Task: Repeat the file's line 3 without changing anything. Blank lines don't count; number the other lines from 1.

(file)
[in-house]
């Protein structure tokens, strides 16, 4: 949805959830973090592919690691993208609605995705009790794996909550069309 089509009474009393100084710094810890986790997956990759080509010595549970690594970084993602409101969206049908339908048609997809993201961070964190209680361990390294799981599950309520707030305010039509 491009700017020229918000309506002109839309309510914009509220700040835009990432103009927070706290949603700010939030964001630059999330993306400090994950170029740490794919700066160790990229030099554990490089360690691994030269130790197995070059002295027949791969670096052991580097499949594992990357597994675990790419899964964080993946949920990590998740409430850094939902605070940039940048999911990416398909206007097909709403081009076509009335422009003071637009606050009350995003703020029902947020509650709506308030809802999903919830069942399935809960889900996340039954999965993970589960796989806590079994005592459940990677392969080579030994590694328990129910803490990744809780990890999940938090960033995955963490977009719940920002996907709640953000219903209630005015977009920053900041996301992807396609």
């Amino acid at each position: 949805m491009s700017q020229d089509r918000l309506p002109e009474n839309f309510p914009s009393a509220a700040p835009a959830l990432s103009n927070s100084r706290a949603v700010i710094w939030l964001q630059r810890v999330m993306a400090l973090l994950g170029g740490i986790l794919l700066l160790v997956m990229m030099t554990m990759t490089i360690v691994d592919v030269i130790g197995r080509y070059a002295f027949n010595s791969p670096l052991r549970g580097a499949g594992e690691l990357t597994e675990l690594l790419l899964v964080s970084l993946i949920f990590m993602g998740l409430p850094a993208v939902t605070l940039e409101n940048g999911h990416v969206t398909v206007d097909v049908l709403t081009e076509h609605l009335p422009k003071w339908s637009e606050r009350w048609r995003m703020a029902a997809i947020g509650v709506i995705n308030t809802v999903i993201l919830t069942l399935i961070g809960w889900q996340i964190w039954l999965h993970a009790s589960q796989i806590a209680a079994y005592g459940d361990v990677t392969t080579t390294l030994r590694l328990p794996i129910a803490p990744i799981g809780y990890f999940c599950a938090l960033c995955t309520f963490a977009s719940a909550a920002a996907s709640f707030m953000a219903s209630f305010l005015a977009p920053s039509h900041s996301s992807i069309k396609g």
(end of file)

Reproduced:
């Amino acid at each position: 949805m491009s700017q020229d089509r918000l309506p002109e009474n839309f309510p914009s009393a509220a700040p835009a959830l990432s103009n927070s100084r706290a949603v700010i710094w939030l964001q630059r810890v999330m993306a400090l973090l994950g170029g740490i986790l794919l700066l160790v997956m990229m030099t554990m990759t490089i360690v691994d592919v030269i130790g197995r080509y070059a002295f027949n010595s791969p670096l052991r549970g580097a499949g594992e690691l990357t597994e675990l690594l790419l899964v964080s970084l993946i949920f990590m993602g998740l409430p850094a993208v939902t605070l940039e409101n940048g999911h990416v969206t398909v206007d097909v049908l709403t081009e076509h609605l009335p422009k003071w339908s637009e606050r009350w048609r995003m703020a029902a997809i947020g509650v709506i995705n308030t809802v999903i993201l919830t069942l399935i961070g809960w889900q996340i964190w039954l999965h993970a009790s589960q796989i806590a209680a079994y005592g459940d361990v990677t392969t080579t390294l030994r590694l328990p794996i129910a803490p990744i799981g809780y990890f999940c599950a938090l960033c995955t309520f963490a977009s719940a909550a920002a996907s709640f707030m953000a219903s209630f305010l005015a977009p920053s039509h900041s996301s992807i069309k396609g």